SCULPTOR T H E P A T H W I T H I N
“My childhood years,” recalls sculptor Shimon Reznik, “resembled a life within a cloud of smoke. My life centered around the words of the song ס’ברענט, אונדזער שטעטל ברענט (it is burning, the town is burning). The fire has long ended, but the smoke continues to rise from the ashes.”
Recently, after years of singing in a choir, Reznik and his friends embarked on a journey to Poland led by conductor and composer Yaacov Hollander who, as an adolescent, survived the Holocaust in Poland. After returning to Israel, Reznik began to create sculptors based on what he has seen and experienced. The result was a flow of sculptures made from recycled metal, conveying the words “I will remember the way, I will remember home…”. One can imagine hearing the branding of the numbers, as well as the sound of the hollow space left after the fire. These voices reside alongside voices of Jews with unknown faces, and from nothingness arises being – the Sabra stands before me ory, shedding his thorns, delicate and perceptive.
Noami Morgenstern, Exhibition Curator
Shimon Reznik is an Israeli sculptor constantly inspired by the change, contradiction and reconciliation that form the circles of life.
Arriving in Israel from the Ukraine at age 10, the Middle Eastern sun and colorful harbor lights awakened, perhaps for the first time, the true artist within. As a soldier, encouters with the vast desert landscape of Sinai inspired Reznik to begin sculpting.
Working with street gangs and hearing-impaired children as a social worker in the 1970’s and 1980’s caused Reznik to embrace expresion as a key element in his artistic vision, while also nourishing his ability to connect with his surroundings without words.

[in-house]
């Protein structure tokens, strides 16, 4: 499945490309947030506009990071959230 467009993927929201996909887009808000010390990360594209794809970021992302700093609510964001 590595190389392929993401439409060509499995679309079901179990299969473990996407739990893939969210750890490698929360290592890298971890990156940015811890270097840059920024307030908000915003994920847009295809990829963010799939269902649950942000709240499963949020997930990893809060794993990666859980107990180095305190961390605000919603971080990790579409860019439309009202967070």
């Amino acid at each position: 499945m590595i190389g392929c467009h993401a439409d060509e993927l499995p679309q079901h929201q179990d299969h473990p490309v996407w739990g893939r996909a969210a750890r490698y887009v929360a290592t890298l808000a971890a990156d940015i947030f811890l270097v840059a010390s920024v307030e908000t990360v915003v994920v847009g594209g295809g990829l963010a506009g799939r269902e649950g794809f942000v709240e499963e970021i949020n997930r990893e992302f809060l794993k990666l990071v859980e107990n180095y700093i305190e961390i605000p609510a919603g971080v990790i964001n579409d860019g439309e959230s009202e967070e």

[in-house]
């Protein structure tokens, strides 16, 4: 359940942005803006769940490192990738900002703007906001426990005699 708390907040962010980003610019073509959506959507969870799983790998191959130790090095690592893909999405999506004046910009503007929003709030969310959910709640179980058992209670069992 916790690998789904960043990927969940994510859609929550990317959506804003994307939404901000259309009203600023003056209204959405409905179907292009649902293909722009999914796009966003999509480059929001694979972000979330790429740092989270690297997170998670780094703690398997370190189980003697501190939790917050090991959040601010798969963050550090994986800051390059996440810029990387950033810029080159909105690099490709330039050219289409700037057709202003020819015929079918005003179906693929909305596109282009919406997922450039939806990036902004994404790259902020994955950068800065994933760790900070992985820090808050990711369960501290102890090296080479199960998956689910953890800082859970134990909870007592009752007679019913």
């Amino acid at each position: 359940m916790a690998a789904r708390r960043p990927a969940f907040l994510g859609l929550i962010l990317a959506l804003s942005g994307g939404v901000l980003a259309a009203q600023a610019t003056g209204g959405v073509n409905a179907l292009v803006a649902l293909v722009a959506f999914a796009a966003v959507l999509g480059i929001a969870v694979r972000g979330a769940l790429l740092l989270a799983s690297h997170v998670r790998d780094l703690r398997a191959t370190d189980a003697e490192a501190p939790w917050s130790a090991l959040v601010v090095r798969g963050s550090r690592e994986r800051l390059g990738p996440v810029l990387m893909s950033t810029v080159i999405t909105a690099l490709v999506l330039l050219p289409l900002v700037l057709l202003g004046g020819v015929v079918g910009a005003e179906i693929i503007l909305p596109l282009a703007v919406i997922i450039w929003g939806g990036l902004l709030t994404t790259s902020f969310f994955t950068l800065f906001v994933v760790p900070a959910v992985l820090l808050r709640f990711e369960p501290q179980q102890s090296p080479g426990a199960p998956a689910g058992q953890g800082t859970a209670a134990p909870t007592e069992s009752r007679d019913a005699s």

Life’s experiences – nature, war and memory – have led Reznik on a spiritual path that incorporates internal energy flow and the art of sculpting.
Shimon Reznik is a graduate of the Ramat Hasharon Art College, and his sculptures have been displayed in galleries and exhibitions all over the world, garnering recognition and praise. Reznik’s current work merges iron, bronze and brass contours with clay and glue, creating sculptures that, in the artist’s words, “grasp without grasping”.
In 2009, after a visit to concentration camps in Poland, Reznik created a series of iron sculptures based on the Holocaust, that seem to express the words: “Remember the path, remember home…” In the words of Taal Stoobik Gallery: “Shimon Reznik’s sculptures and methods reflect the ideals of Tao and the Internal Path. Each sculpture begins with a random sketch. Reznik allows the pencil to lead him, withholding thoughts and critique. After days, months and even years, Reznik returns to his sketches and begins sculpting. Bent iron, bronze or brass threads form the sculpture’s formative base, after which comes clay and glue, and the sculpture’s final shape is created”.